The You Ask, We Answer election project has received dozens of voter questions about immigration, with many concerned about how Australia can care for the hundreds of thousands of new migrants entering the country each year.
- The Coalition’s national population plan cuts the permanent migration cap from 190,000 to 160,000 over the next four years
- Labor is yet to announce anything specific around population growth
- Shepparton hosts families where 60 languages other than English are spoken in the home among its thriving population of 60,000
Issues around overcrowding have been on the minds of many respondents, including this question from the Riverina’s John Moran:
They also announced the introduction of two new regional visas, which would require skilled workers to live outside major cities for three years before they can apply for permanent residency.
Meanwhile, Labor is yet to announce anything specific with regards to dealing with issues of population growth.
Last month, the party pledged to lift the minimum pay rate for foreign workers on temporary skilled visas from $53,900 to $65,000 to prevent exploitation and encourage labour hire providers to hire Australians over foreign workers.
Temporary and long-stay visas the real issue
To date, neither major party has highlighted how it will address the high numbers of temporary visas.
Research professor in the Faculty of Arts at Monash University, Professor Andrew Markus, said people on temporary visas, such as overseas students, were the largest contributor to population growth — not those seeking permanent residency.
There are currently about 1.5 million people living in Australia on temporary visas.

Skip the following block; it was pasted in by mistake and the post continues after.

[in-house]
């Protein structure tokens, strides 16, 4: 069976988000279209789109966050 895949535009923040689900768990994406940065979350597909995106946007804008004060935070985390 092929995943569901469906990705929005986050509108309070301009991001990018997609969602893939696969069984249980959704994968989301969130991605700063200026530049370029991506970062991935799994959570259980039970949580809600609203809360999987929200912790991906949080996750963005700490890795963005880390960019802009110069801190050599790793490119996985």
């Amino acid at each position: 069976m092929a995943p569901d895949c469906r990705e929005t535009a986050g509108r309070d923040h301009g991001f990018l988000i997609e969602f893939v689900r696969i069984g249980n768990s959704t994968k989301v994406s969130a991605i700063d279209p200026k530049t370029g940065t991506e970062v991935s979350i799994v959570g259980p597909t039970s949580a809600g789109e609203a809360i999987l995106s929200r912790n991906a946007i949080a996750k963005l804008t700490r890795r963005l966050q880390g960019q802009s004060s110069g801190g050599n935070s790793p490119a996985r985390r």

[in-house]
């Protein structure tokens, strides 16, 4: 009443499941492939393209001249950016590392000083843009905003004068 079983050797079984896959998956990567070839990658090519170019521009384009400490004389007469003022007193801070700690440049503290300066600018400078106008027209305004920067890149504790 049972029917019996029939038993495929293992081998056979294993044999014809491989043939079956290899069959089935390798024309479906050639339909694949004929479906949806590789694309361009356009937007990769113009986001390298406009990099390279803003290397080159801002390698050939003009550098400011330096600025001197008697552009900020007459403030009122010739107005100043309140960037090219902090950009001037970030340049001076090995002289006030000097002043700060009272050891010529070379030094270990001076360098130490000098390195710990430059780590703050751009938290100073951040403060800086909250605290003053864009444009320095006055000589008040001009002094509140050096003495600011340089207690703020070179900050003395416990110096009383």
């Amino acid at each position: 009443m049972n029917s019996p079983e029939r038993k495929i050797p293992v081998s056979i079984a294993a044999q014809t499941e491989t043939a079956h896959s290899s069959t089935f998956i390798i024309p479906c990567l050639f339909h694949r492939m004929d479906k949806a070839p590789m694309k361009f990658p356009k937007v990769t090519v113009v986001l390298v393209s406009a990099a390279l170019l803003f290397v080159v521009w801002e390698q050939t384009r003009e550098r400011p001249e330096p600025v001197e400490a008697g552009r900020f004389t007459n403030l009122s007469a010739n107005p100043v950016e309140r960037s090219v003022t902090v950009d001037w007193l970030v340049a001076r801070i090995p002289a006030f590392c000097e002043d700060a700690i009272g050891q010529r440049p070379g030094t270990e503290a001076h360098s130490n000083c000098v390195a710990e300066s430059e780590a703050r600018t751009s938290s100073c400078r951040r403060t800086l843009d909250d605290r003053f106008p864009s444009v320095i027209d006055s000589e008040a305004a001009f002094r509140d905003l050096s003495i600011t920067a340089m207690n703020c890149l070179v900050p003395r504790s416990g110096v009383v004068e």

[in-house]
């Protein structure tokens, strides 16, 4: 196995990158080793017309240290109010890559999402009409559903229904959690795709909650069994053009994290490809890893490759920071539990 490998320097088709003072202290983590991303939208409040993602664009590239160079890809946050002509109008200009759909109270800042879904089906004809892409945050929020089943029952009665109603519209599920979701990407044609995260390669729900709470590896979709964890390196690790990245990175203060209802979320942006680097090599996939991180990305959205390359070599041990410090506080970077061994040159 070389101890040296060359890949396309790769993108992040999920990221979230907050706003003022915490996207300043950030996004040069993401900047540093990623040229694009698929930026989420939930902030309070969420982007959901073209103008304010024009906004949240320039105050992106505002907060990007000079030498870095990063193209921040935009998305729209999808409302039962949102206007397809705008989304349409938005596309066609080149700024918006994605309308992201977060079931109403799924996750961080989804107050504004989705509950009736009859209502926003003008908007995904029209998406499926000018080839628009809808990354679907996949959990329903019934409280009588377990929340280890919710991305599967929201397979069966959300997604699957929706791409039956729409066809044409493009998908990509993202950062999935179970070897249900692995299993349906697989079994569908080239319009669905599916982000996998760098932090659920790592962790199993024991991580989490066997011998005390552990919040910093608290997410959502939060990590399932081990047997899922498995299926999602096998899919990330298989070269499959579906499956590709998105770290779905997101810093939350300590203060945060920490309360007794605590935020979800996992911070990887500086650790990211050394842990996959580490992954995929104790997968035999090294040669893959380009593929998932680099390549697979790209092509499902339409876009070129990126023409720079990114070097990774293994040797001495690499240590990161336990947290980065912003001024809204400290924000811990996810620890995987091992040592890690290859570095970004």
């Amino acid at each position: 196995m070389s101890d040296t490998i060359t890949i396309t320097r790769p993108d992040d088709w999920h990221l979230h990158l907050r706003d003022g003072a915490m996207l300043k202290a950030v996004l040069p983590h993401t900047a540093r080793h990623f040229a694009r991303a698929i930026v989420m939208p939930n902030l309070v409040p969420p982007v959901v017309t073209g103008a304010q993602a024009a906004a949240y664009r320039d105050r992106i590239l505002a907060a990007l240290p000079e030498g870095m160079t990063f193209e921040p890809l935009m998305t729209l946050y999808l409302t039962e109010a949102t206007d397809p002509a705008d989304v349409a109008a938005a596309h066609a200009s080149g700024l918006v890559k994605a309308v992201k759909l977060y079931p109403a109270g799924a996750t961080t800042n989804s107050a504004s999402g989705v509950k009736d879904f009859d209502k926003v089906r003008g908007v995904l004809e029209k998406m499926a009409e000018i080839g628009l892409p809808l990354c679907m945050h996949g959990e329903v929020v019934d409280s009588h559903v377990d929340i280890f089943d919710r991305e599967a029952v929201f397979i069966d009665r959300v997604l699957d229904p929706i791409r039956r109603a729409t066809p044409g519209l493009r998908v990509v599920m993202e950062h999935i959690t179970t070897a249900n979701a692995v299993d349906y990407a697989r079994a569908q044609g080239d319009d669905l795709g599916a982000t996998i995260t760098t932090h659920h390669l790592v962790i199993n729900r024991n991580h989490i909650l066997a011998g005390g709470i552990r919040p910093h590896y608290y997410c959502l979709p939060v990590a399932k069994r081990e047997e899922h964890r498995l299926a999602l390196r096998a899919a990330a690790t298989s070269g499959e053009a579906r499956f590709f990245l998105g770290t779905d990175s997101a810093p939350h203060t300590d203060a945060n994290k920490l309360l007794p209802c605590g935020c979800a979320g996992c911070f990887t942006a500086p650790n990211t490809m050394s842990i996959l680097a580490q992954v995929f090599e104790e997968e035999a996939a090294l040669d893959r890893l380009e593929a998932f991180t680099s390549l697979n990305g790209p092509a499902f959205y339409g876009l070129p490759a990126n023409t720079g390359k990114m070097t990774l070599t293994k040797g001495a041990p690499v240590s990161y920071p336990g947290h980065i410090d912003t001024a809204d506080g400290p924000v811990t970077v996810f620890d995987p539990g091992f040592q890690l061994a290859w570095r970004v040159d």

“This notion of reducing [permanent migration] from 190,000 to 160,000 doesn’t really address the big issue that people are concerned about, which is a perceived over-crowding,” he said.
What could the major parties learn from Shepparton?
When it comes to immigration, the major parties’ focus is often on whether migrants are properly ‘assimilating’ to Australian culture and whether they are taking jobs away from ‘hard-working Australians’.
“The traditional view of assimilation is that migrants have to be more like us,” Cr Hazelman said.
He argued this was not a productive way to measure how migrants contribute to the community.
“It is sometimes not well recognised how significant a success factor in settlement is,” he said.
Historically, regional Australia has struggled to attract people with the necessary skills that a region requires, and Australia’s economy largely relies on migrants being able to fill that gap in the workforce.
“People are prepared to work hard, and they work hard in industries that have struggled for labour. That’s a great benefit for regional industry,” Cr Hazelman said.
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